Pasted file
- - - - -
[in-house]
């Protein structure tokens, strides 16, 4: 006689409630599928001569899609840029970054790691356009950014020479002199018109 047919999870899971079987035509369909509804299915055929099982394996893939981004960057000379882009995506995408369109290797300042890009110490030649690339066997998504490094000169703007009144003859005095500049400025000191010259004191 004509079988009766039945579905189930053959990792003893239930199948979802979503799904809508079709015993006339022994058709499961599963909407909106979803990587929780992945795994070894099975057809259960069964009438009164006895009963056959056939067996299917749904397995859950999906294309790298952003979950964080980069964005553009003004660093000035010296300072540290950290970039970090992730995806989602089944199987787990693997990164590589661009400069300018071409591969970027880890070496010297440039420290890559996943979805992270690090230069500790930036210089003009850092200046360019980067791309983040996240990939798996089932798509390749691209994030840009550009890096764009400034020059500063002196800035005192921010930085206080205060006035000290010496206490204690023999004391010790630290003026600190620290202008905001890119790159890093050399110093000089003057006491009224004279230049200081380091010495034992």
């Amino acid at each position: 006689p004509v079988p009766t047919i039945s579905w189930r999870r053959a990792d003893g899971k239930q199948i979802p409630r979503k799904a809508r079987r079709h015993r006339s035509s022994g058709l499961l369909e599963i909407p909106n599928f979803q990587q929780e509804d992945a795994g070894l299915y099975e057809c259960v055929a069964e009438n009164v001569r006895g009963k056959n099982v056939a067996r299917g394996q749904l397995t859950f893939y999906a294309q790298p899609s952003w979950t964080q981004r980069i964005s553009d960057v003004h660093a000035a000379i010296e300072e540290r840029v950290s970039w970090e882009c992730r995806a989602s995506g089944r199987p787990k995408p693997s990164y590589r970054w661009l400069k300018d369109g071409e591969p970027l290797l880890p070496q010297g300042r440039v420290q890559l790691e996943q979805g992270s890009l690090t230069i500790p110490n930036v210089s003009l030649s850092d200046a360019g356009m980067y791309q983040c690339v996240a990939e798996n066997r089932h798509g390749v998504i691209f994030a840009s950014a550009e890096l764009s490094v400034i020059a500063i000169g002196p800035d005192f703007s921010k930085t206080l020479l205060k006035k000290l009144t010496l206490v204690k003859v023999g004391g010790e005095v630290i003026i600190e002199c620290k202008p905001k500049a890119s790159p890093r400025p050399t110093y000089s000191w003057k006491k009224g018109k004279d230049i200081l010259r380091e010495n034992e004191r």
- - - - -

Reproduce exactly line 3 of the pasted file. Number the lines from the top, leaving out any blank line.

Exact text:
């Amino acid at each position: 006689p004509v079988p009766t047919i039945s579905w189930r999870r053959a990792d003893g899971k239930q199948i979802p409630r979503k799904a809508r079987r079709h015993r006339s035509s022994g058709l499961l369909e599963i909407p909106n599928f979803q990587q929780e509804d992945a795994g070894l299915y099975e057809c259960v055929a069964e009438n009164v001569r006895g009963k056959n099982v056939a067996r299917g394996q749904l397995t859950f893939y999906a294309q790298p899609s952003w979950t964080q981004r980069i964005s553009d960057v003004h660093a000035a000379i010296e300072e540290r840029v950290s970039w970090e882009c992730r995806a989602s995506g089944r199987p787990k995408p693997s990164y590589r970054w661009l400069k300018d369109g071409e591969p970027l290797l880890p070496q010297g300042r440039v420290q890559l790691e996943q979805g992270s890009l690090t230069i500790p110490n930036v210089s003009l030649s850092d200046a360019g356009m980067y791309q983040c690339v996240a990939e798996n066997r089932h798509g390749v998504i691209f994030a840009s950014a550009e890096l764009s490094v400034i020059a500063i000169g002196p800035d005192f703007s921010k930085t206080l020479l205060k006035k000290l009144t010496l206490v204690k003859v023999g004391g010790e005095v630290i003026i600190e002199c620290k202008p905001k500049a890119s790159p890093r400025p050399t110093y000089s000191w003057k006491k009224g018109k004279d230049i200081l010259r380091e010495n034992e004191r």